So I'm using Starkers to base my next WP theme on and I've run into a small issue, I was including my own version of jQuery in the header.php file but when inspecting my site using Firebug I noticed jquery was being downloaded twice, I did a bit of digging and noticed that not only was I including the file but so was the wp_head() function.

In trying to fix the problem I noticed a comment in the header file, of which originated came from the Twenty Ten theme:

/* Always have wp_head() just before the closing </head>
 * tag of your theme, or you will break many plugins, which
 * generally use this hook to add elements to <head>, such 
 * as styles, scripts, and meta tags

So here's my problem, I am under the impression that the jQuery file has to be set before any other file that wants to use it and that wp_head() should be the last thing in the <head> element, I'm slightly confused now as I'm wondering should I put wp_head() at the top so the WP included jQuery file will be used for all my plugins, even though it says not to do so.

I did comment out the jQuery line in the wp_head() function but it's required for the admin page so I had to put it back.

I'd also like to use (at least experiment) with using the Google CDN version of jQuery, but don't want to include it twice!

I hope you understand what I'm trying to explain, any suggestions on how I can solve this problem would be most appreciated. I'd also appreciate any advice on how you handle your JavaScript files with the header file.


  • This should be retitled to something like "How to Link External jQuery/Javascript files with WordPress." Commented Aug 17, 2010 at 20:26
  • I agree, I was unsure what to call it as I wasn't too familiar with the problem I had :-) Commented Aug 18, 2010 at 9:51

3 Answers 3


From the wording of your question, you must be adding scripts by writing <script> tags in your template. Add your own scripts via wp_enqueue_script() in your template's functions.php, appropriately setting dependences on jQuery, and wp_head() will add the scripts for you.

function my_scripts() {
    wp_enqueue_script( 'my-sweet-script', get_bloginfo('template_directory') . '/script.js', array('jquery') );
add_action('template_redirect', 'my_scripts');

See the codex page for more info.

  • You are correct in thinking that I am adding scripts using the <script> tag, this is the alternative I was looking for, many thanks! :-) Commented Aug 17, 2010 at 13:19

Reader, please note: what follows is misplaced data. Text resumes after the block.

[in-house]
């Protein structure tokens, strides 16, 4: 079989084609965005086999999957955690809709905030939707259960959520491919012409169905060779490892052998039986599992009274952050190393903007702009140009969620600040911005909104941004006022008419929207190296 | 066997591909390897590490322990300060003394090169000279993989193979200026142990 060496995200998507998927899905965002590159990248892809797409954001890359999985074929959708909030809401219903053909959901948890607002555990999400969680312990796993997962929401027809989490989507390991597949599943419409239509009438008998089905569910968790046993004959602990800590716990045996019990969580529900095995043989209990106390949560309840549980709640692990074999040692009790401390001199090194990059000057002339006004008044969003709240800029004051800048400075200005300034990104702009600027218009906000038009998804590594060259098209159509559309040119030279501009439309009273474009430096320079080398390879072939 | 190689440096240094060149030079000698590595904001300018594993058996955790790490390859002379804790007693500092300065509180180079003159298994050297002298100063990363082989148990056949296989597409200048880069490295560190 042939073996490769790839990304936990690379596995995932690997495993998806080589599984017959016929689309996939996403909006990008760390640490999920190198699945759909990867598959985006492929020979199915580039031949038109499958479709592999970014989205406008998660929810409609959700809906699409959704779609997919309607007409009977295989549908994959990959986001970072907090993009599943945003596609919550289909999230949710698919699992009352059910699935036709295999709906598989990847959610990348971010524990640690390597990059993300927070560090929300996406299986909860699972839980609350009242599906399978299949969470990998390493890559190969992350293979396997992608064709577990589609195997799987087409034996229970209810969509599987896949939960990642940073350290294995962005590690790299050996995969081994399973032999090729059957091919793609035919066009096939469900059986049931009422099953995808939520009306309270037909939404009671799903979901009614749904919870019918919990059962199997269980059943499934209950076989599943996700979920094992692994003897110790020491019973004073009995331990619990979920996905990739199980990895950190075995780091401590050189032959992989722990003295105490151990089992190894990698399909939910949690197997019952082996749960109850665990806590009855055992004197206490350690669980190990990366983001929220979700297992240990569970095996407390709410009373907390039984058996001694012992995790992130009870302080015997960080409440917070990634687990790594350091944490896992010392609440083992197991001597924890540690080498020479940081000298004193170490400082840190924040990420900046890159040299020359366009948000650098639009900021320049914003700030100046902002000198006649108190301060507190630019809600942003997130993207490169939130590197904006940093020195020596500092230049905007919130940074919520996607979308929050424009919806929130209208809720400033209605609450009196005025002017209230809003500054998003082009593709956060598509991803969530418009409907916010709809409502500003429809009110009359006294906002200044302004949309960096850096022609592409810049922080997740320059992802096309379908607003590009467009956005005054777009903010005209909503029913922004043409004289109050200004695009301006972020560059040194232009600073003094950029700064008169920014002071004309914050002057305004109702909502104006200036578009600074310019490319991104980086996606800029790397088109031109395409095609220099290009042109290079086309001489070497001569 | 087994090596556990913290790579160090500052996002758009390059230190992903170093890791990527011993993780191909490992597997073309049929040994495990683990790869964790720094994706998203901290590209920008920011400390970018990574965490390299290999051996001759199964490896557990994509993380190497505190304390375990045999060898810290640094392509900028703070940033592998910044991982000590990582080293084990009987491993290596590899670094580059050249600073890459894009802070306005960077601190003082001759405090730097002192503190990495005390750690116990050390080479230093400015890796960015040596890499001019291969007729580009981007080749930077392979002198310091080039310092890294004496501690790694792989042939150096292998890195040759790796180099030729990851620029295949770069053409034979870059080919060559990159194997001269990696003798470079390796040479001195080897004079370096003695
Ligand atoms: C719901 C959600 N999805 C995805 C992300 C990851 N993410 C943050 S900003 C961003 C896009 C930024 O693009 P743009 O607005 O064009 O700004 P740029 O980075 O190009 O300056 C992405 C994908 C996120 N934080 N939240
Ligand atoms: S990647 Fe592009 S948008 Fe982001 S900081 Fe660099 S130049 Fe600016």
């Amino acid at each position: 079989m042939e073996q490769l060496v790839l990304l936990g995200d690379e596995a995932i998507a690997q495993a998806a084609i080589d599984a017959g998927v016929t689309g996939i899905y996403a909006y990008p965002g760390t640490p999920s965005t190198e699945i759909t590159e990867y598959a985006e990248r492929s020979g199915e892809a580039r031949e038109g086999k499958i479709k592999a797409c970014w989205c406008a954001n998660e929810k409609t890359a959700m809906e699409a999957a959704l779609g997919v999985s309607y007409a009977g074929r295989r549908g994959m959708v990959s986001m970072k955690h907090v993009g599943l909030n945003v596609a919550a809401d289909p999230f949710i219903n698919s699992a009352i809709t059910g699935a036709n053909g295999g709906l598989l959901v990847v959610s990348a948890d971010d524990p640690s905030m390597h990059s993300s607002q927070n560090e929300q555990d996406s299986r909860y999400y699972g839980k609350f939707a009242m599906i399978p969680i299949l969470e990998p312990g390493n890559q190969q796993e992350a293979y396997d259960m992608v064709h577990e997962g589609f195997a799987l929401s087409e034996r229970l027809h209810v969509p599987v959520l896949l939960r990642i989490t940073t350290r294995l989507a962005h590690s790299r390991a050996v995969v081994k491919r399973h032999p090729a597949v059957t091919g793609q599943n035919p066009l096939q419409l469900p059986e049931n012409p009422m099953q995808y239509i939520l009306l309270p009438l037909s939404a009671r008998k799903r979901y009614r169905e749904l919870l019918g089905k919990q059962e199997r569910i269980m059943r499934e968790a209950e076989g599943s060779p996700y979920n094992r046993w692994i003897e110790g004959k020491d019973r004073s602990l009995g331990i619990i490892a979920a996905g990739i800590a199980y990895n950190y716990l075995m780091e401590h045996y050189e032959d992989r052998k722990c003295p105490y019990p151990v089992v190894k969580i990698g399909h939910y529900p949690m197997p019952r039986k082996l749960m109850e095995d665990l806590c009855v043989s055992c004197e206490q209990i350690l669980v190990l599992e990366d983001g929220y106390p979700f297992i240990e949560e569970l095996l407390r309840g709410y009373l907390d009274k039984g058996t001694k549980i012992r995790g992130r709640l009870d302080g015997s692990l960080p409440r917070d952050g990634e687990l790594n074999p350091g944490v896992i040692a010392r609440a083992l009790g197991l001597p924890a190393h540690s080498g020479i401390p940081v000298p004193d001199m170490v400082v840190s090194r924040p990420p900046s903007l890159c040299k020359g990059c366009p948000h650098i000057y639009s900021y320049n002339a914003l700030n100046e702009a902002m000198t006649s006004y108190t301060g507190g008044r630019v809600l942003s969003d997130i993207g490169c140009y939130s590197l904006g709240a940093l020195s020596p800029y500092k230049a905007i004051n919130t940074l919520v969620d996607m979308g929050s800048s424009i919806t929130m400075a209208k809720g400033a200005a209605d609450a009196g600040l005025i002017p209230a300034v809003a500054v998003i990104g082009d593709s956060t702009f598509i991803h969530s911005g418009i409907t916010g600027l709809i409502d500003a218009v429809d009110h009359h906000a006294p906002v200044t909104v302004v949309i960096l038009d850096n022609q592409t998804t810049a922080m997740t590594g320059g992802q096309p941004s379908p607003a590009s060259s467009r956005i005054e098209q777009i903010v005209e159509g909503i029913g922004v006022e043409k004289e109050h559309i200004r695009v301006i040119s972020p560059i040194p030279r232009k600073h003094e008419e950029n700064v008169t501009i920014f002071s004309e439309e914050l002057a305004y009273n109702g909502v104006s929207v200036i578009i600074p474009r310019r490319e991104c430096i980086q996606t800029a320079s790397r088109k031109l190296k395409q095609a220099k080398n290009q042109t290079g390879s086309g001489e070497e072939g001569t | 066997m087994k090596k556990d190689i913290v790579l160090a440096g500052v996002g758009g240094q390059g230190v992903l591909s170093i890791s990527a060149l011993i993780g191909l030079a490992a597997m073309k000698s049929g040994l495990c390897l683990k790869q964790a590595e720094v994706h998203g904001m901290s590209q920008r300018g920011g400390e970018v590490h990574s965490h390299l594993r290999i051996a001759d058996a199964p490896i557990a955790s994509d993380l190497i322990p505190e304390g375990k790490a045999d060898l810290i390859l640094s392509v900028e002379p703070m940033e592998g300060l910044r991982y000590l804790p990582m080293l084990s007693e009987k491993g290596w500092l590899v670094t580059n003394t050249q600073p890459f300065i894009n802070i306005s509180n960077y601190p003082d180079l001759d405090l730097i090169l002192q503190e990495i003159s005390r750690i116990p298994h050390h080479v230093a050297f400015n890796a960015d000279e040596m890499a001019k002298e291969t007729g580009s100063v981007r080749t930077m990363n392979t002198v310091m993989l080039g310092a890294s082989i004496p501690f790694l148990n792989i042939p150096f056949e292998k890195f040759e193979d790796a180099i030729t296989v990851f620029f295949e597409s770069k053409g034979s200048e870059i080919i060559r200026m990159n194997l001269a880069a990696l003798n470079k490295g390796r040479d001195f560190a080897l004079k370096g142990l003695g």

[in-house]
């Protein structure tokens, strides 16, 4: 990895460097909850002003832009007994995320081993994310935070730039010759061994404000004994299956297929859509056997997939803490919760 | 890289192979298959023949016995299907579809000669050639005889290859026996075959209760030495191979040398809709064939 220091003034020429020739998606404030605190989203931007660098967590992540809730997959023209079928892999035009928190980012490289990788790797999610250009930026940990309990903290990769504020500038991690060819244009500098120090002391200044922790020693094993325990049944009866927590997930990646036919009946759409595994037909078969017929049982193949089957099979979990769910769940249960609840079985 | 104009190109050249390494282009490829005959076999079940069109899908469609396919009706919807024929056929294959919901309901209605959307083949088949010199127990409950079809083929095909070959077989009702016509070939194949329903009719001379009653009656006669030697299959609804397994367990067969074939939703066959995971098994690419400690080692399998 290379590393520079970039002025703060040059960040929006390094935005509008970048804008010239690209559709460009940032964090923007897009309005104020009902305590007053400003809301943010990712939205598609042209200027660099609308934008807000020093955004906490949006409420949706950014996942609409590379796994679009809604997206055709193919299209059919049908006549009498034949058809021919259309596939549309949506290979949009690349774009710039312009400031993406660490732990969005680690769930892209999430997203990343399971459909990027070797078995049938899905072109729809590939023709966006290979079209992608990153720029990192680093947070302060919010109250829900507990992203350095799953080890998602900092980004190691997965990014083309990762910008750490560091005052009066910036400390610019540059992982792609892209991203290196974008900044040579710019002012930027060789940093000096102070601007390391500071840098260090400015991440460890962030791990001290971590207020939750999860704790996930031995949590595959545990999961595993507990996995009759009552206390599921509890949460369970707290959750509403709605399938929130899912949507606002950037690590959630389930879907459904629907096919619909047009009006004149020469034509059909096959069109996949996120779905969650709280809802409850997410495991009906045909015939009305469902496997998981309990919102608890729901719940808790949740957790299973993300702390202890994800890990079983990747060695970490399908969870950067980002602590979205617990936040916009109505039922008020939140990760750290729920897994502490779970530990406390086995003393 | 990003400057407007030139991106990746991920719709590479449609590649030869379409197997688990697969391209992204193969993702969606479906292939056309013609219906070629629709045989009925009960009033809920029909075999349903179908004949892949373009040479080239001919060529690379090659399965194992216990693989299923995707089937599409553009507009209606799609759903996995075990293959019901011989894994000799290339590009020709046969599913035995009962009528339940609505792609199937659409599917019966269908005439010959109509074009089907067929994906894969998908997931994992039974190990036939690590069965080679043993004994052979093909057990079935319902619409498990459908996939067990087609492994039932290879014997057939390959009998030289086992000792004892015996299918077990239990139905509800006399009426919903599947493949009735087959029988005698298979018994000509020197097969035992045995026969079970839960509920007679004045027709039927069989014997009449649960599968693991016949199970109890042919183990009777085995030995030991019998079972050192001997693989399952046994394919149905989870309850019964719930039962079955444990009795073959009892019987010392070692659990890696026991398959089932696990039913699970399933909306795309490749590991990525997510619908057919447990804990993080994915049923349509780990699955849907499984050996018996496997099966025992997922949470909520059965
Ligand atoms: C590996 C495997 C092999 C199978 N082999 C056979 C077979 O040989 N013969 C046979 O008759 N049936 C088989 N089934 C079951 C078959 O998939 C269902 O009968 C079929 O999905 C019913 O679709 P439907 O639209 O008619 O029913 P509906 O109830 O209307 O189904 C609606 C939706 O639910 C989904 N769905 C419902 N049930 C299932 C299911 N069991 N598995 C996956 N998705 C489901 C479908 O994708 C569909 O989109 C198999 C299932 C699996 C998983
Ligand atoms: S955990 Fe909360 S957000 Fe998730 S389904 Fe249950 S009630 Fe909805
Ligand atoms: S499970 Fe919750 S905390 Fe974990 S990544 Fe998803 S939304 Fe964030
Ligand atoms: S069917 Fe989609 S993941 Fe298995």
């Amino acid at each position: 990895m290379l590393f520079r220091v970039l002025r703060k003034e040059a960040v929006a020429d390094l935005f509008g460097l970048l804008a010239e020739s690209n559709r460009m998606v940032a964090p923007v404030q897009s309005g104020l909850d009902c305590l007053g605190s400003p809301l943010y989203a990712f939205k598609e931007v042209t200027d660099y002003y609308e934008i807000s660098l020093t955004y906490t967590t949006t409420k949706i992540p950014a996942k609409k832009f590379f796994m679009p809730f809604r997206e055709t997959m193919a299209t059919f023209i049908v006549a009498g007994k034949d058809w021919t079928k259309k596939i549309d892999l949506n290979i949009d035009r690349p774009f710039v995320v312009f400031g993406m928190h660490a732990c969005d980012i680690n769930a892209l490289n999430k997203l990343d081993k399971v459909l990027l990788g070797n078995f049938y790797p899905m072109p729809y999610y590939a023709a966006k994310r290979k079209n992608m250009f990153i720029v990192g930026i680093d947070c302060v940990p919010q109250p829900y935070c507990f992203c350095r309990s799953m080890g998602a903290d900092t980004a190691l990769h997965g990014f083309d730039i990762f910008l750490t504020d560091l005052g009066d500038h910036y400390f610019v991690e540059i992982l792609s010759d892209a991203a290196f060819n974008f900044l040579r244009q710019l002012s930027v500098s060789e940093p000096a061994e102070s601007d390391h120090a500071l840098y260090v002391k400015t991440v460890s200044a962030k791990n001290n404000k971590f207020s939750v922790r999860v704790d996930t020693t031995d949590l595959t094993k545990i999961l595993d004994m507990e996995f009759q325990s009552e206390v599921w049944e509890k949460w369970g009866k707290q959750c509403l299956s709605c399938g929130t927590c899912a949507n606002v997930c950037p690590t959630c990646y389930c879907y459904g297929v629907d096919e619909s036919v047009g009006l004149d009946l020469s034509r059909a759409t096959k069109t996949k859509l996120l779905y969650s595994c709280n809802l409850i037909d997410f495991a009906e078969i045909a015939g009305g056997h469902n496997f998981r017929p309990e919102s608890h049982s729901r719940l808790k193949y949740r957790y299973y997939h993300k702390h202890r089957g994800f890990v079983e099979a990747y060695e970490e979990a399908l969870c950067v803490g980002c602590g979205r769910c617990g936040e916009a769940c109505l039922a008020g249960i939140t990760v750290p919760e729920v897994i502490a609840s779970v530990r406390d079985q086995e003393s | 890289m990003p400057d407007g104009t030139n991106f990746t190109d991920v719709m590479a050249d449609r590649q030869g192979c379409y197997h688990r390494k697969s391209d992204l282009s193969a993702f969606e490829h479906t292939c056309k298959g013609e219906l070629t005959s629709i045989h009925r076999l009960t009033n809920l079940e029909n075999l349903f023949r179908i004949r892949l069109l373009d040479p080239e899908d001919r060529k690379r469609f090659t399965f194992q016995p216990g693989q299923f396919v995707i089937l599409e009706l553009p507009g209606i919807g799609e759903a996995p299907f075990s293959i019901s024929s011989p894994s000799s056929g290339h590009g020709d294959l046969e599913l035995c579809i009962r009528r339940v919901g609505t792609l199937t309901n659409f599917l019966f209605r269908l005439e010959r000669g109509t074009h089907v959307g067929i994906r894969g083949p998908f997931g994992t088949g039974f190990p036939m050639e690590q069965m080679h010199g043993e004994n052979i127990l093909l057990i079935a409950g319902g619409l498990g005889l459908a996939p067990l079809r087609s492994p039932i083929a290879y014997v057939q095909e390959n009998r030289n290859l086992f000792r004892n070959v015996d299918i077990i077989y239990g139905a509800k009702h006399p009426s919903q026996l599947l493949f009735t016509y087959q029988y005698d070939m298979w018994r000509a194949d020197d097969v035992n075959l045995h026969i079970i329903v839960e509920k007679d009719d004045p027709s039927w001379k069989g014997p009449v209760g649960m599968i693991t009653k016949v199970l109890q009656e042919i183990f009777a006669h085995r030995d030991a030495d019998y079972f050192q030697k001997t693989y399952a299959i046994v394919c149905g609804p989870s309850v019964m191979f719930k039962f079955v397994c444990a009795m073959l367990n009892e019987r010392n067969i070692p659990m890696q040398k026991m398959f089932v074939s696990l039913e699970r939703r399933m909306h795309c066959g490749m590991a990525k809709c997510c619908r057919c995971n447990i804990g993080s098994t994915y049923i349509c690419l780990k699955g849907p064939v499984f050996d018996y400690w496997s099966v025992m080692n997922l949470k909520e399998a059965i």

• 3
    If you want to add your script only on the front end, hook onto 'template_redirect' instead of 'init'. Commented Aug 17, 2010 at 14:08
  • Good stuff, I'll update my answer. I almost suggested wrapping the enqueue in is_admin().
    – user66
    Commented Aug 17, 2010 at 14:35
  • I generally enqueue the scripts in the template file above the get_header(), doing it in functions.php will enqueue it on every page which may not be required. If I do have a global one, I enqueue it in header.php before wp_head() is called. That way the enqueues are where you would expect them to be in the <head>
    – Joe Hoyle
    Commented Aug 17, 2010 at 18:47
  • Sometimes it's better to add scripts on the bottom of the page. It's the last parameter of codex.wordpress.org/Function_Reference/wp_enqueue_script (5th, $in_footer), set it to true. Little info for those who need more control.
    – hakre
    Commented Aug 18, 2010 at 11:55

I suggest taking a look at 5 Tips for using jQuery with WordPress. Among other things, it shows the code necessary to load jQuery from Google's library:

function my_init() {
    if (!is_admin()) {
        // comment out the next two lines to load the local copy of jQuery
        wp_register_script('jquery', 'http://ajax.googleapis.com/ajax/libs/jquery/1.3.2/jquery.min.js', false, '1.3.2');
add_action('init', 'my_init');

You could also check out the Use Google Libraries plugin.

  • 1
    This is actually a better answer, since it shows how to queue up the Google CDN version of jQuery. Though, like John suggested elsewhere, if you only want to to this on the front-end, hook on to template_redirect instead of init.
    – EAMann
    Commented Aug 17, 2010 at 14:34
  • Good point about where it loads. Although really, the admin area makes use of jQuery as well, right? Either way, thanks for showing how to control it. Commented Aug 17, 2010 at 16:56
  • Yes I just found the 5 tips for jquery / wp post, thanks for your answer :-) Commented Aug 17, 2010 at 17:34
  • 5 Tips for using jQuery with WordPress -- the link isn't working any longer.
    – hakre
    Commented Nov 12, 2010 at 22:52
  • NOTE: The example includes an "older" version of jQuery, current WP version(3.0.1) is running jQuery 1.4.2 ...
    – t31os
    Commented Nov 17, 2010 at 15:06

Though @tnorthcutt is correct that you should properly dequeue WP's native jquery if you want to load your own, you are certain to run into issues when you are loading a different jquery version that WP core. Both core and plugins rely on it being there. So if you don't update your theme with the newest jquery every time WP is updated, your site may break.

The following code will make sure your theme always loads the correct version of jquery, by first looking up which version WP is using and then loading that one from Google:

$wp_jquery_version = $GLOBALS['wp_scripts']->registered['jquery-core']->ver;
$jquery_version = ( $wp_jquery_version == '' ) ? '1.8.3' : $wp_jquery_version; // fallback, just in case 
wp_register_script('jquery', 'http://ajax.googleapis.com/ajax/libs/jquery/'. $jquery_version .'/jquery.min.js', $jquery_version, false );

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